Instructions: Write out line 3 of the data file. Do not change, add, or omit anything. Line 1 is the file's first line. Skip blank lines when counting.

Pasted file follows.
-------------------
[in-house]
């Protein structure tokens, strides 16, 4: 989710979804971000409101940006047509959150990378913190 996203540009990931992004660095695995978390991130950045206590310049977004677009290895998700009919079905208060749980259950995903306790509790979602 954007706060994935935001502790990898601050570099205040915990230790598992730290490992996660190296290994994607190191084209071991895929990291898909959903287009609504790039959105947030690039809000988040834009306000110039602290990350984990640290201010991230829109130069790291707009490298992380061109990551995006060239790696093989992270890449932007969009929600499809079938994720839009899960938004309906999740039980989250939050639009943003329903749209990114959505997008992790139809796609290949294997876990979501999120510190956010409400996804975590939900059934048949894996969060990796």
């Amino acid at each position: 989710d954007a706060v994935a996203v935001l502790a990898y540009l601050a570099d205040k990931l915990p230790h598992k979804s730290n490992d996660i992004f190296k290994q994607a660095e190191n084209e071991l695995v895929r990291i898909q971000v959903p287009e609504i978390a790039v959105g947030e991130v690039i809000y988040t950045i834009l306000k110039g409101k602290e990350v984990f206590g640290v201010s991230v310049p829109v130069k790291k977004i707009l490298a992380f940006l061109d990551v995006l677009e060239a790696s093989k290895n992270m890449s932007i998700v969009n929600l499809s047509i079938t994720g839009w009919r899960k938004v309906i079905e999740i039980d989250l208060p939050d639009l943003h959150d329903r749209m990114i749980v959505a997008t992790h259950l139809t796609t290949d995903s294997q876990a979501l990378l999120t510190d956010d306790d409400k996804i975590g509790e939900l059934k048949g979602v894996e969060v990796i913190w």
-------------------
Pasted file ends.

């Amino acid at each position: 989710d954007a706060v994935a996203v935001l502790a990898y540009l601050a570099d205040k990931l915990p230790h598992k979804s730290n490992d996660i992004f190296k290994q994607a660095e190191n084209e071991l695995v895929r990291i898909q971000v959903p287009e609504i978390a790039v959105g947030e991130v690039i809000y988040t950045i834009l306000k110039g409101k602290e990350v984990f206590g640290v201010s991230v310049p829109v130069k790291k977004i707009l490298a992380f940006l061109d990551v995006l677009e060239a790696s093989k290895n992270m890449s932007i998700v969009n929600l499809s047509i079938t994720g839009w009919r899960k938004v309906i079905e999740i039980d989250l208060p939050d639009l943003h959150d329903r749209m990114i749980v959505a997008t992790h259950l139809t796609t290949d995903s294997q876990a979501l990378l999120t510190d956010d306790d409400k996804i975590g509790e939900l059934k048949g979602v894996e969060v990796i913190w």